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Lecania dudleyi Herre
Family: Ramalinaceae
Lecania dudleyi image
Bruce Ryan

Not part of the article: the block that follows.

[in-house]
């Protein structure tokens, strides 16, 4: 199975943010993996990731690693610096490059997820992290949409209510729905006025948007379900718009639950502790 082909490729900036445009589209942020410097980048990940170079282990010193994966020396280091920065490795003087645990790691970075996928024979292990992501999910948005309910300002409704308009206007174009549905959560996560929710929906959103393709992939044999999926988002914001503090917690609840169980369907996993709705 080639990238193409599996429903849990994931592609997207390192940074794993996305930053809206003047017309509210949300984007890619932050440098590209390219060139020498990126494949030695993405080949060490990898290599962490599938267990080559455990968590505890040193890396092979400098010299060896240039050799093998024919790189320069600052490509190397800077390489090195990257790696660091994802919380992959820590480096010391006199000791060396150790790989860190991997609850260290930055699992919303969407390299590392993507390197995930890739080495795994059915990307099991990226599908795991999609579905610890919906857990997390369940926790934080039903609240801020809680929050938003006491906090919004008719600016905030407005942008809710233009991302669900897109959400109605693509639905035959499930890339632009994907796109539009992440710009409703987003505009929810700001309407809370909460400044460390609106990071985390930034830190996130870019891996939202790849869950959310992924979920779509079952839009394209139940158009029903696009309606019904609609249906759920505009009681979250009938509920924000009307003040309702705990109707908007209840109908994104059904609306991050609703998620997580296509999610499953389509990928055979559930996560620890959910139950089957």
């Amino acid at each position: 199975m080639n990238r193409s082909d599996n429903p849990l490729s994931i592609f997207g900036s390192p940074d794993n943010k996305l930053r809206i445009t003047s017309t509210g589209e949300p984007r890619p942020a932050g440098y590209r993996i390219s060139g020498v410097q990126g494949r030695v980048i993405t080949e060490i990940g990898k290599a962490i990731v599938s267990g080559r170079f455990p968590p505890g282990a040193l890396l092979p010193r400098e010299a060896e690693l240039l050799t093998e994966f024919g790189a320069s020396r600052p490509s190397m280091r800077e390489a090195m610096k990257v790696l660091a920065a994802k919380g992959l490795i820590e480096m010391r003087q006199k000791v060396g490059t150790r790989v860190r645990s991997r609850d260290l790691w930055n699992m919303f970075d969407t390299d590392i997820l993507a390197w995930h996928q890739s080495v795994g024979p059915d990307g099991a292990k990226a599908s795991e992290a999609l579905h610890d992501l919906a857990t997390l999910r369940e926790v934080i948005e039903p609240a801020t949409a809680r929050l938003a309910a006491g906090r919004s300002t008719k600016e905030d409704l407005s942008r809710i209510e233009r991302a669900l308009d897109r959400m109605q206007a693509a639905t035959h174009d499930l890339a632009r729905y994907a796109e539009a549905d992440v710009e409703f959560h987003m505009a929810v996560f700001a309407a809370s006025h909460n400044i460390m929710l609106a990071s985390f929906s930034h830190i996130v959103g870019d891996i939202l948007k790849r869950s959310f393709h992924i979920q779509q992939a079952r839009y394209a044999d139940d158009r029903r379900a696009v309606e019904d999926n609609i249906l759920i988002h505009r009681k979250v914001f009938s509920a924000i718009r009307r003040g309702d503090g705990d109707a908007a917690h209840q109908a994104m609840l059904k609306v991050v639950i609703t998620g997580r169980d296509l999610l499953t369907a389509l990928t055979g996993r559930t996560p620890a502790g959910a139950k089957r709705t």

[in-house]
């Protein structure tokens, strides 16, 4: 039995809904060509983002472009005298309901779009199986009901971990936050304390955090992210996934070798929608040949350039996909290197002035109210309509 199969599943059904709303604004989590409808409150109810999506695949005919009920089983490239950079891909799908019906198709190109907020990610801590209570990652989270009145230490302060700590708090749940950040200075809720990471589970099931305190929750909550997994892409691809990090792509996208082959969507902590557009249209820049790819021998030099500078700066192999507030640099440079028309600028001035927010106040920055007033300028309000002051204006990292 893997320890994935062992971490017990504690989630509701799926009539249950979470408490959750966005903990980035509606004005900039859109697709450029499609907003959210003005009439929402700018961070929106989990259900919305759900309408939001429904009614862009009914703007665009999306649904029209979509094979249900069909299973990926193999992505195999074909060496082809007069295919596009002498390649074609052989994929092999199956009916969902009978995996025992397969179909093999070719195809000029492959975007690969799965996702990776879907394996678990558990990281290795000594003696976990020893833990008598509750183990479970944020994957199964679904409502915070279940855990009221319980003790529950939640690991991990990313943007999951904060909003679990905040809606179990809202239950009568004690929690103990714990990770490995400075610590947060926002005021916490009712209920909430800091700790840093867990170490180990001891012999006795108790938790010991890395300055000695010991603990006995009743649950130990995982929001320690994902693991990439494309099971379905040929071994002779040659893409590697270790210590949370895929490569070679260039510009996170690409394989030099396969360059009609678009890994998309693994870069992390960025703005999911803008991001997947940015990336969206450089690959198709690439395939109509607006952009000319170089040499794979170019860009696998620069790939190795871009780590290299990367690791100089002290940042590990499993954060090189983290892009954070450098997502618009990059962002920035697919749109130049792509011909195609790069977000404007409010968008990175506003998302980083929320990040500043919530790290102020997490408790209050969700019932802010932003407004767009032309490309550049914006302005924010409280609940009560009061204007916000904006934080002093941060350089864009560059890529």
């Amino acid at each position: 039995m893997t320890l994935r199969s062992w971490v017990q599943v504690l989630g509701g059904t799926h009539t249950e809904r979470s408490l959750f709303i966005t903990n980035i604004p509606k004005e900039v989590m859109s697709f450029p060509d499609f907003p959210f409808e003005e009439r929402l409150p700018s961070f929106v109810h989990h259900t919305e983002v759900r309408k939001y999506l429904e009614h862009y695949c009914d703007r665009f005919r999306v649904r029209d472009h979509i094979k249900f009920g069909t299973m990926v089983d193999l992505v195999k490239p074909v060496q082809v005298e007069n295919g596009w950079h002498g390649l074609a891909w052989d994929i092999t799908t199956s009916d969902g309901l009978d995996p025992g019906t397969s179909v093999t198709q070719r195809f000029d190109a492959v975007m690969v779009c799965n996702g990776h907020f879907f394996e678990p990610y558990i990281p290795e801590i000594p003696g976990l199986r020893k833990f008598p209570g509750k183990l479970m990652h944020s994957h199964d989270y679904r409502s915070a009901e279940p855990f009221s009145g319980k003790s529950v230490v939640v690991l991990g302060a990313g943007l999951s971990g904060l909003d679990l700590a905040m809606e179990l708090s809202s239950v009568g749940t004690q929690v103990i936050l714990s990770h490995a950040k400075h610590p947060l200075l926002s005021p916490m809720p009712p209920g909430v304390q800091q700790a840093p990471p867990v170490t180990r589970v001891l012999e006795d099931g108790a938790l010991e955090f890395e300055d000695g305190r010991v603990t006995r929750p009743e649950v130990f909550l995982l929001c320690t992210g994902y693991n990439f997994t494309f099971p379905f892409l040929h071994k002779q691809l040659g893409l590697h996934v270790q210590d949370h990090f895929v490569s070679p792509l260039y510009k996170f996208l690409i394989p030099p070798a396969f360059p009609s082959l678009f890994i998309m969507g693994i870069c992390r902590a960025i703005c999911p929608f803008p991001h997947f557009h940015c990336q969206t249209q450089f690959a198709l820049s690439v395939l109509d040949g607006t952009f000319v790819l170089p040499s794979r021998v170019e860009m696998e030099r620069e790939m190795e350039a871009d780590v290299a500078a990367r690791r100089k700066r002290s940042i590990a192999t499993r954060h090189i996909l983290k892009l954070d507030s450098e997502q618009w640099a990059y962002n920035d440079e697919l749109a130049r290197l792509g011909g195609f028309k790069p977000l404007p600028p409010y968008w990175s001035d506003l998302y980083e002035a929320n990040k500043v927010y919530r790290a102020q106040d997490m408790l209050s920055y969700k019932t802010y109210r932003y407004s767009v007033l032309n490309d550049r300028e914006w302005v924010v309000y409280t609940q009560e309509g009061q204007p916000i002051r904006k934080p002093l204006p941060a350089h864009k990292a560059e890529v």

Thallus: bullate-squamulose, effuse; prothallus: sometimes visible, black squamules: +round to irregular, becoming crenate to lobed when large, closely appressed, irregular, flattened to subglobose or difform and wart-like, irregularly convex to undulate or occasionally concave, (0.5-)2-3 mm across, (0.5-)1-2(-3) mm thick, sometimes +contiguous, but always rather sparsely distributed, when growing on soil, base of squamules +immersed in the substrate upper surface: pale to very dark red or red-brown, light to deep brown, grayish to yellowish brown, grayish brown, yellowish gray, pale orangish yellow or light yellowish brown to brownish orange, unchanged or reddish brown when wet, often rimose in places, sometimes warty, dull to slightly shiny, sometimes +pruinose on raised parts or edges or covered with a whitish dust when growing on caliche upper cortex: mostly prosoplectenchymatous, with conglutinated, unoriented to anticlinal hyphae 5-10 x 2.5-3 µm, overall 40-75 µm thick, completely filled with granular crystals, covered with an epinecral layer 15-40 µm thick medulla: with indiscernible, sometimes prosoplectenchymatous hyphae; algal layer: very irregular in thickness, 50-200 µm high; algal cells often clustered, algal cells: 5-15 µm diam. lower cortex: not developed, consisting of discontinuous tissue without crystals lower surface: sometimes present and poorly developed towards the outer rim, pale yellow Apothecia: often few or mostly immature but sometimes numerous, 1-5(-7) per thalline wart, erumpent, borne laminally to submarginally, up to 1.5(-2) mm in diam., plane, soon becoming elevated, protuberant and subglobose, at first immersed (appearing as a small dark depression), then becoming adnate disc: medium brown, deep brown, or occasionally light brown, finally becoming dark grayish brown, dark brown, or brownish black, sometimes moderate reddish brown, dark-spotted when wet, epruinose, concave to plane then soon becoming moderately convex margin: thalline, concolorous, with thallus or sometimes white or next to disc sometimes medium brown, thin, 0.1-0.2 mm wide, entire to flexuous, level with disc, persistent or soon excluded amphithecium: with conglutinate cortex with prosoplectenchymatous cells (5-10 x 2-3 µm), with a compact algal layer up to 120 µm thick parathecium: not evident from above, without a separated tissue epihymenium: red or reddish brown, not interspersed, intensifying in K, darker in some spots, covered by 10-15 µm thick hyaline layer above the pigmented part hymenium: hyaline, 65-80 µm tall; paraphyses: coherent, 2-3 µm thick below, septate, apically clavate to globose and 4-5 µm wide, with thin; hypothecium hyaline, with intricate hyphae, up to 100 µm thick (including subhymenium) asci: clavate, probably Bacidia-type, 50-75 x 12-20(-25), 8-spored ascospores: hyaline, (0-)1-septate [rarely a few 3-septate], ellipsoid or ovoid, (9-)11-15(16) x (5-)6-7(-7.5) µm; wall and septum: 0.5-1 µm thick Pycnidia: +globose, immersed, c. 0.25 mm in diam., pale brown around the ostiole, hyaline below; ostiole: concave, pale brown, rugulose; conidiogenous cells: elongate, 8-12 x 2 µm conidia: relative long filiform, sometimes straight to often curved, 18-28 x 0.8 µm Spot tests: all negative Secondary metabolites: containing 2 unknown terpenes. Substrate and ecology: on sedimentary rock, soil, clay, or caliche, above the sea at 30-75 m World distribution: west coast of North America from central California to Baja California Sonoran distribution: southern California to Baja California, including Isla Cedros. Notes: Lecania dudleyi is one of the more distinctive species of Lecania, characterized by its coarse, bullate-squamulose thallus, its broad ascospores, containing terpenes, and its occurrence on soil. Weber's exsiccat of L. dudleyi is not that species, but instead is L. brunonis, that differs in having smaller, flatter thallus subunits with edges often partly raised, smaller apothecia, that are not erumpent, narrower ascospores, and lacking secondary metabolites, and it usually occurs on acidic rock rather than soil. A lichenicolous fungus, Toninia subtalparum (see lichenicolous section), has been found on two specimens of L. dudleyi, and a Stigmidium sp. has been found on one specimen.